The National Adult Literacy Survey (NALS), funded by the U.S. Department of Education and 12 states, was created in 1992 as a new measure of literacy. The aim of the survey was to profile the English literacy of adults in the United States based on their performance across a wide array of tasks that reflect the types of materials and demands they encounter in their daily lives.
To gather information on adults' literacy skills, trained staff interviewed a nationally representative sample of nearly 13,600 individuals ages 16 and older during the first 8 months of 1992. These participants had been randomly selected to represent the adult population in the country as a whole. Black and Hispanic households were oversampled to ensure reliable estimates of literacy proficiencies and to permit analyses of the performance of these subpopulations. In addition, some 1,100 inmates from 80 federal and state prisons were interviewed to gather information on the proficiencies of the prison population. In total, nearly 26,000 adults were surveyed.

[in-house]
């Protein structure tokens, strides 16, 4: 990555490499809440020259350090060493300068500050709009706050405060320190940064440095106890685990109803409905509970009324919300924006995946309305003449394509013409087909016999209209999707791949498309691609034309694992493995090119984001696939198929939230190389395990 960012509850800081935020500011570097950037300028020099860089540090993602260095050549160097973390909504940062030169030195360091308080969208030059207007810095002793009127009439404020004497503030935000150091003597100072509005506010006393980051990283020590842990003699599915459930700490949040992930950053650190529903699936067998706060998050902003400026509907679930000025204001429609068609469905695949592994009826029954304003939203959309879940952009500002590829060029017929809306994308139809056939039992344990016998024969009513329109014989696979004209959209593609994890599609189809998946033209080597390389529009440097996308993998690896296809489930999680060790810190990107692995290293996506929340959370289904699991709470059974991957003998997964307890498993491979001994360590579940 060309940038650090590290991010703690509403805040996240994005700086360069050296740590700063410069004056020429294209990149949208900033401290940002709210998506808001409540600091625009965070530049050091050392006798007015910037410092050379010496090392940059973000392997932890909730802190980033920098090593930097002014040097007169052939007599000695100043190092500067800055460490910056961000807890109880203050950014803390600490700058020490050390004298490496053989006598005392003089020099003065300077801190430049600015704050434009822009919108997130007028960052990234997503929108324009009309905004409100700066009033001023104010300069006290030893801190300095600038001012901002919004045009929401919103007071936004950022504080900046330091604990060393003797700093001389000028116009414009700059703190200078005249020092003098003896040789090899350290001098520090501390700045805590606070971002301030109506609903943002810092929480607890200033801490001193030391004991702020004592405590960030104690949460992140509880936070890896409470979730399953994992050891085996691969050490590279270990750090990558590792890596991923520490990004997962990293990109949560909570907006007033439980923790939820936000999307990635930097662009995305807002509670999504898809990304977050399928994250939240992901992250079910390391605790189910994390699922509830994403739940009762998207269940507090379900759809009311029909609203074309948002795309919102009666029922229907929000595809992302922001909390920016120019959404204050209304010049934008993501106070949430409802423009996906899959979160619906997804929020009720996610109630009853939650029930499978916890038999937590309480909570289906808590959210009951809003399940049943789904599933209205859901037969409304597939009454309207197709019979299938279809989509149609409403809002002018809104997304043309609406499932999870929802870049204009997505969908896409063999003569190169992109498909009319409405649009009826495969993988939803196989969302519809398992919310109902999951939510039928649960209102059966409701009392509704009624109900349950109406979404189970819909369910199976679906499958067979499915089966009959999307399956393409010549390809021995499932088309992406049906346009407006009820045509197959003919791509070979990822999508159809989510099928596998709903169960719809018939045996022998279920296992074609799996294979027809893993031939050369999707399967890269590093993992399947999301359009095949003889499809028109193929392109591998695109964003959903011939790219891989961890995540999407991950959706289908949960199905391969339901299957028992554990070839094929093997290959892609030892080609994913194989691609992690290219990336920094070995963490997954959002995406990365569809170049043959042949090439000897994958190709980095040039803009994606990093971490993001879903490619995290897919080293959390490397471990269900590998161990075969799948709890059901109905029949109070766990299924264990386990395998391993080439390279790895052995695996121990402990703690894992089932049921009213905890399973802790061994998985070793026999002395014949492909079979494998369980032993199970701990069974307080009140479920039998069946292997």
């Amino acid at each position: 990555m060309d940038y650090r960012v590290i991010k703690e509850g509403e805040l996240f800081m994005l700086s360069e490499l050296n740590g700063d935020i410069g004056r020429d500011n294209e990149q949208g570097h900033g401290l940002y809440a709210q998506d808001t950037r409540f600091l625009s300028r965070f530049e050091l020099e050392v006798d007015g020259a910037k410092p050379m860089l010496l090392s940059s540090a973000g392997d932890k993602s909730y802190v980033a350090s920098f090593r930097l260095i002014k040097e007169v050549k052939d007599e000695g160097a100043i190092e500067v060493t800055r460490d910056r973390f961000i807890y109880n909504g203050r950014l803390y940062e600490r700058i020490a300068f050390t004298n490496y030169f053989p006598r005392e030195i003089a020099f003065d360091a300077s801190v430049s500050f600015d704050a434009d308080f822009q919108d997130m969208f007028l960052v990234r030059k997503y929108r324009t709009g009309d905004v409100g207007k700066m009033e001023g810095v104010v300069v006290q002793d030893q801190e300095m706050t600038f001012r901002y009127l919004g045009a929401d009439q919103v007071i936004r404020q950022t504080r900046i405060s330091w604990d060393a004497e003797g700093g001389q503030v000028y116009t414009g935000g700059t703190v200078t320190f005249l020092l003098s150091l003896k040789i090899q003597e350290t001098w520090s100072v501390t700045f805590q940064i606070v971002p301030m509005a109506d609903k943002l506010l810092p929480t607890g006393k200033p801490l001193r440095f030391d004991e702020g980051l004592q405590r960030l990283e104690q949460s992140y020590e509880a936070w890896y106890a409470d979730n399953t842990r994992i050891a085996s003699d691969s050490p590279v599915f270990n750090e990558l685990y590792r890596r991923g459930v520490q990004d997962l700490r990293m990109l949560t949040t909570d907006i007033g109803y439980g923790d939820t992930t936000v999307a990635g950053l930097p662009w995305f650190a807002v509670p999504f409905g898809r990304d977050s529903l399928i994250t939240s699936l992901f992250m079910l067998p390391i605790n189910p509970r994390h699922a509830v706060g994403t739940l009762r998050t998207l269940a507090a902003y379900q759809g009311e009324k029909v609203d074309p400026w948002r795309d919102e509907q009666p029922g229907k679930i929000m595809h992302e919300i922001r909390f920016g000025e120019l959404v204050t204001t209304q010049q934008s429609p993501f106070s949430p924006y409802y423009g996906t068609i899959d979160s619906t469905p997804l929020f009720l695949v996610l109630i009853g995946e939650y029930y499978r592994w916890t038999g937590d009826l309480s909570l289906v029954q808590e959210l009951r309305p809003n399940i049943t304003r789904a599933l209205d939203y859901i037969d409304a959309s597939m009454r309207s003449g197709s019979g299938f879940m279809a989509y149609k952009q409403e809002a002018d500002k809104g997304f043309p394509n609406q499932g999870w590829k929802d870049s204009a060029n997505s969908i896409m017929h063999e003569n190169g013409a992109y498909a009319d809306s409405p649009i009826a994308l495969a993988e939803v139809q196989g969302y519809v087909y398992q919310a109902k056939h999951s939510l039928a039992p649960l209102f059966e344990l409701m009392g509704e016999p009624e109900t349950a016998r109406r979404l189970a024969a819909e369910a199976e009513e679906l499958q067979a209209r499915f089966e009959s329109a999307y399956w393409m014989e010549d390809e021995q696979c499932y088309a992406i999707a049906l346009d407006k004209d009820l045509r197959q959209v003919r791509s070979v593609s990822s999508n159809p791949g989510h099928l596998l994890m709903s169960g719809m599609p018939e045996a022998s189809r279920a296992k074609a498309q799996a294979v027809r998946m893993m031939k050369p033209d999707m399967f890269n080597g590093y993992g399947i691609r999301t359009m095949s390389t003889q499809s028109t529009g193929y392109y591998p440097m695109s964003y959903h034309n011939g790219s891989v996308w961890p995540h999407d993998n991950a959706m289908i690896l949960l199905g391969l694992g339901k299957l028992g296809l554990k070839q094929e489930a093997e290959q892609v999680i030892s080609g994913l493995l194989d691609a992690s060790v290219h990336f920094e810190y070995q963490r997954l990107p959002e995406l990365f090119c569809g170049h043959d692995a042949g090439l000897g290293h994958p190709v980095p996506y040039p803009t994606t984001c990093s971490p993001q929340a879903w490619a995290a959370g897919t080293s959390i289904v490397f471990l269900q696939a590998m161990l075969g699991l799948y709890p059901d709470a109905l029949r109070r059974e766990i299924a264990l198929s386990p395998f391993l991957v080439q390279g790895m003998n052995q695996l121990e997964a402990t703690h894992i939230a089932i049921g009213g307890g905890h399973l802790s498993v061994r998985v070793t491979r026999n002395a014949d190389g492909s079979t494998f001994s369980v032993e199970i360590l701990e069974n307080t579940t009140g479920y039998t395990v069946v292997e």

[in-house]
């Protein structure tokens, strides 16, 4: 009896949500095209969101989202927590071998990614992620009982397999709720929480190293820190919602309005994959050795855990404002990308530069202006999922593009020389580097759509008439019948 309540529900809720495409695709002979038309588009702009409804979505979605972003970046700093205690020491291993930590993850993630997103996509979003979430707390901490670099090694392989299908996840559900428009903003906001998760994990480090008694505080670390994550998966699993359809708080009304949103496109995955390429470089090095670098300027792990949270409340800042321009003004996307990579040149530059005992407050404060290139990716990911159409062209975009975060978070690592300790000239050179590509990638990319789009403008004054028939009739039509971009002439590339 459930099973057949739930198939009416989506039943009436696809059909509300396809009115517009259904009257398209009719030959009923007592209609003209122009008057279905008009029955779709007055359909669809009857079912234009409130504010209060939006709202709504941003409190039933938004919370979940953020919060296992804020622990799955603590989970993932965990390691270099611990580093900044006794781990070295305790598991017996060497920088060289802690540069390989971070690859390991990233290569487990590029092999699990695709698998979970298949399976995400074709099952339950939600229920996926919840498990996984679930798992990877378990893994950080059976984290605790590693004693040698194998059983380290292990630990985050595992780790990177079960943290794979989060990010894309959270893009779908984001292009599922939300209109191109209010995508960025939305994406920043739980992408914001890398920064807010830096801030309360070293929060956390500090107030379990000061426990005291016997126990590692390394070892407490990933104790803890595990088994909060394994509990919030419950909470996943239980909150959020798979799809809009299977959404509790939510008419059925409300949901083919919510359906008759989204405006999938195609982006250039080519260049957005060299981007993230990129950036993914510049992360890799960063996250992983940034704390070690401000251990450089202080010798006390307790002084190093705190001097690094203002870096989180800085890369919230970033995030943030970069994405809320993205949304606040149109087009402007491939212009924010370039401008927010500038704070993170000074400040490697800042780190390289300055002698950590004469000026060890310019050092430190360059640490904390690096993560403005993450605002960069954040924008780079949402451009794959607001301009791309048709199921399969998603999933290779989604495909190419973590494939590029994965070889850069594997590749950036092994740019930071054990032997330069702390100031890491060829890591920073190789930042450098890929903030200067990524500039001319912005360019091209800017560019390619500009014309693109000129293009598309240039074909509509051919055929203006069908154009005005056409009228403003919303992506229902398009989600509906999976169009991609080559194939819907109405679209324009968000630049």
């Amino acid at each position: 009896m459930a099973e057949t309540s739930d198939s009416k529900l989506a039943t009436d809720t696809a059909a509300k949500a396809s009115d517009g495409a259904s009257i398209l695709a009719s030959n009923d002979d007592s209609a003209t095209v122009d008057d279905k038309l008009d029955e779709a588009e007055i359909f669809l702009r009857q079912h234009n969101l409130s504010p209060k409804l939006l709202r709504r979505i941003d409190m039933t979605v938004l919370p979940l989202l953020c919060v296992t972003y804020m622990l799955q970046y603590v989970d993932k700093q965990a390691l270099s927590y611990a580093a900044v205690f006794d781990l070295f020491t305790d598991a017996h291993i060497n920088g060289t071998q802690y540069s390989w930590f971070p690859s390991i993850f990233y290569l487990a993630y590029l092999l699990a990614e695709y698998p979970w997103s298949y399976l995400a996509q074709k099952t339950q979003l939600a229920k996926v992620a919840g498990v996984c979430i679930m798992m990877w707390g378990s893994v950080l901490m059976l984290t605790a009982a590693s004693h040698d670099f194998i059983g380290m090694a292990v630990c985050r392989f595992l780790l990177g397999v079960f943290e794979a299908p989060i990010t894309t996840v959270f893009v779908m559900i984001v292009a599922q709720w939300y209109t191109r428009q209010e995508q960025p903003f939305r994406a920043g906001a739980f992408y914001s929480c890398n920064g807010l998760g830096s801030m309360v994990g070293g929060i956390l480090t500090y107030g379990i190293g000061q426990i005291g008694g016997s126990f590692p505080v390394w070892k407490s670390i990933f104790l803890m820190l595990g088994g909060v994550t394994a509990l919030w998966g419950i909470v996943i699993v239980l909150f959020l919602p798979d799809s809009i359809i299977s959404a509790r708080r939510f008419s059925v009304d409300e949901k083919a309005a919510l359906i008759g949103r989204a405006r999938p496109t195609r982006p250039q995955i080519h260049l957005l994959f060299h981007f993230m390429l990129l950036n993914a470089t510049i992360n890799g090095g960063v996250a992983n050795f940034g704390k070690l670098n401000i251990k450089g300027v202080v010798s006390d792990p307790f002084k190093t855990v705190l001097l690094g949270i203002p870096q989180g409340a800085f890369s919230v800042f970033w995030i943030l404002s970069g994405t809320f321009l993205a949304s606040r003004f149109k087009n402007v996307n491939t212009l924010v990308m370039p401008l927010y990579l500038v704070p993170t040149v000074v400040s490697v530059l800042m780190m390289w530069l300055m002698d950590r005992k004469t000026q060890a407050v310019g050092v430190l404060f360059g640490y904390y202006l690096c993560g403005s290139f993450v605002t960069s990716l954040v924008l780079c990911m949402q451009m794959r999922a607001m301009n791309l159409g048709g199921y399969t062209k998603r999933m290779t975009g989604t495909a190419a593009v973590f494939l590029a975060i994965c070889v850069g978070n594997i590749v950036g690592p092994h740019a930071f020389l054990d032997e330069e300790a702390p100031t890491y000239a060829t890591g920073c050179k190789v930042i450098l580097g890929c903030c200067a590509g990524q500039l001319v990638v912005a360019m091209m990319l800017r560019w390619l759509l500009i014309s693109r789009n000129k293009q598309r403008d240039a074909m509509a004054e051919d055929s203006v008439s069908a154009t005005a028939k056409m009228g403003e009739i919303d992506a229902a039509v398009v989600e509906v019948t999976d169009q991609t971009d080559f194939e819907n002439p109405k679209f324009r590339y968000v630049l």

Each survey participant was asked to spend approximately an hour responding to a series of diverse literacy tasks, as well as to questions about his or her demographic characteristics, educational background, reading practices, and other areas related to literacy. Based on their responses to the survey tasks, adults received proficiency scores along three scales that reflect varying degrees of skill in prose, document, and quantitative literacy. The results of the 1992 survey were first published in a report, Adult Literacy in America: A First Look at the Findings of the National Adult Literacy Survey (NCES 93-275), in September 1993. See National Assessment of Adult Literacy (below) for later surveys on adult literacy.
Further information on NALS may be obtained from